The implicit but very important factor here is that the beneficiary almost always determines whether value has been created or delivered, and, by the same token, whether value has been destroyed or under-delivered. For example, if a person receives a simple birthday greeting text message from a friend on the birthday, they might value that more than a box of chocolates sent a week or so later. Of course, in personal relationships one could always talk and sort things out, but in business, it is a little more complicated because it is a commercial transaction between remote parties.
So, now that we know that “Value is the amount of benefit received” and that since the beneficiary sets the benchmark, is it not imperative that when, as a business, you want to create and deliver value to your customers, you should find out exactly what the customer wants? Also, it seems pretty straightforward that if you ask the customer and deliver to their expectations, you should be on track. Perhaps, but the only hitch is that consumer behavior is not linear and therefore complex to understand and the expectations of a customer can be dynamic and manifold based on a multitude of factors.
Therefore, given this scenario, it is vital for businesses to have a continuous “conversation” with the target beneficiaries to understand their current state of expectations and be one step ahead in delivering to those expectations. This is a reliable way to create & deliver value and be profitable.
Let’s go, create and deliver value!
ps: Stay tuned for my next piece on the type of “conversations” businesses can have that would give a more dependable idea of what customers expect.
ValueStrat Consulting @ValueStrat helps businesses understand where they are currently and what they need to do to get where they want to go. For this, we provide essential strategic plans and approaches, called “Keys”, to enable businesses to open up competencies, create value and deliver profitability.
ValueStrat gets to the DNA of business - Desire, Need and Ability - to help you ask some critical questions such as discussed above. Check out http://www.valuestrat.in for more
Thursday, July 23, 2015
Everything we do, whether in business or in personal life, can be broken down to two simple categories – those that are in our control and those that are not. This could apply to people, market situations, business processes, economic factors, social dynamics, or anything at all.
Two questions emerge from this approach:
1. Should we only focus on things within our control just because we are sure? And,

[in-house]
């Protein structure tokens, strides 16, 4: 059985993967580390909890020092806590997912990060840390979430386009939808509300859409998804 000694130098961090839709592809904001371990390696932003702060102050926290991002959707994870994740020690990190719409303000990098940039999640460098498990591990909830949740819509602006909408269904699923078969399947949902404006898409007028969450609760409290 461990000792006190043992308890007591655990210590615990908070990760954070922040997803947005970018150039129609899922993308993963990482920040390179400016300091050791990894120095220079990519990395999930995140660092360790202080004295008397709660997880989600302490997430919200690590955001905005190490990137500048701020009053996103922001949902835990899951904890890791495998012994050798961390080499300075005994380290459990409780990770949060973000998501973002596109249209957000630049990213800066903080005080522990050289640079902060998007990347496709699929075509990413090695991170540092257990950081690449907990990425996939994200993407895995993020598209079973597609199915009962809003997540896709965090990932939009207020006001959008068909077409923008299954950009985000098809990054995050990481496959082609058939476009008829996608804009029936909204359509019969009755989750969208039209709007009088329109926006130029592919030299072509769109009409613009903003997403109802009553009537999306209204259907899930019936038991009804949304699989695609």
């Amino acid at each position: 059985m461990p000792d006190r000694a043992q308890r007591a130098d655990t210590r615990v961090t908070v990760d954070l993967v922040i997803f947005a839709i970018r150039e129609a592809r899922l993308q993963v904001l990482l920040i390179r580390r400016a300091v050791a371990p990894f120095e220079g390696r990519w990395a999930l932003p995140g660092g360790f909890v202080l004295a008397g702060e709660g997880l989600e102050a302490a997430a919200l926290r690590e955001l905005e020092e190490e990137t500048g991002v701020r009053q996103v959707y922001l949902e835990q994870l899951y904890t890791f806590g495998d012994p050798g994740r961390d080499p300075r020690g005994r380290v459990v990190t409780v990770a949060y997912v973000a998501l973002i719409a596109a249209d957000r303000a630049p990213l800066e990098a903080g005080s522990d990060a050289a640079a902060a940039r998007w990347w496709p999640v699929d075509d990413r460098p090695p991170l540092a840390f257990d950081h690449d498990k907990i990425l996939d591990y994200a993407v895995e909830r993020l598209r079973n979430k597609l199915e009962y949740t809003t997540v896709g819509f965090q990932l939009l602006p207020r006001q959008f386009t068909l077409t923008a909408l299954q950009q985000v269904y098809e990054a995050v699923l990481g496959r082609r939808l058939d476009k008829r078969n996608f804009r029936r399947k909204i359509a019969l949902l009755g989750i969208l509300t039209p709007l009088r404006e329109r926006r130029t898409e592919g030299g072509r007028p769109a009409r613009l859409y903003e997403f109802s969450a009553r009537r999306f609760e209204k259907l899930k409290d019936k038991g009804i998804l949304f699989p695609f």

2. Should we disregard the rest as falling within ABC (Areas Beyond Control)?
Quite often, we get into a state of “let’s focus on things that we can control, rather than waste time and resources on those we cannot” because we have been made to believe or even taught to do so.
Instead, what if we were to look at things we regard as ABC with a view of “uncharted territory that must be explored”, would that help us understand things better and perhaps even move it to our basket of controllable items? A great example of something not in our control is Consumer Behavior. It is something that even big companies with their big money on big data analytics haven’t quite nailed it.
So I am going to try mashing concepts from Zen, Michael Porter and McKinsey to provoke thought on how we could better understand things that are ABC to get them into the controllable category and optimize them to possible success.
There is a Zen philosophy called the “Zen of Not Knowing”, specifically the Zen notion of “Not always so.” that can be applied to consumer behavior, of which no one can claim to have complete knowledge or control. Why adopt this attitude? Because when we are certain that we don’t know, by embracing the idea of “Not always so”, we get an opportunity to look things again more carefully and see what other possibilities there might be in the situation. This kind of thinking would also help us develop alternative thinking and newer perspectives combined with better utilization of technologies that could lead to disruptive and path-breaking strategies.
McKinsey, in this report - Why your marketing Planning Process is Broken … say that marketing executives often fail to clearly distinguish between things they can control and things they can’t. They also raise the very pertinent questions, “How can we maximize the impact of things we can control and reduce the impact of those we cannot? And, how can we improve the interaction between the two?” Their take is that Business Analytics must do more than just tell you what happened; it must also tell you why, so that you can then develop a perspective or model that might help quantify and analytically link consumer behaviors with drivers of growth.
So, to summarize:
1. Define what is in your control and optimize the processes within
2. Don’t disregard things outside your control. Study them to see what disruptive opportunities can be developed
3. Don’t look for ways to relate consumer behavior with drivers for growth, but define growth drivers to link with customer behavior and customer expectations. After all as Michael Porter said, “The essence of strategy is choosing what not to do”.
ValueStrat Consulting @ValueStrat helps businesses understand where they are currently and what they need to do to get where they want to go. For this, we provide essential strategic plans and approaches, called “Keys”, to enable businesses to open up competencies and clear inefficiencies.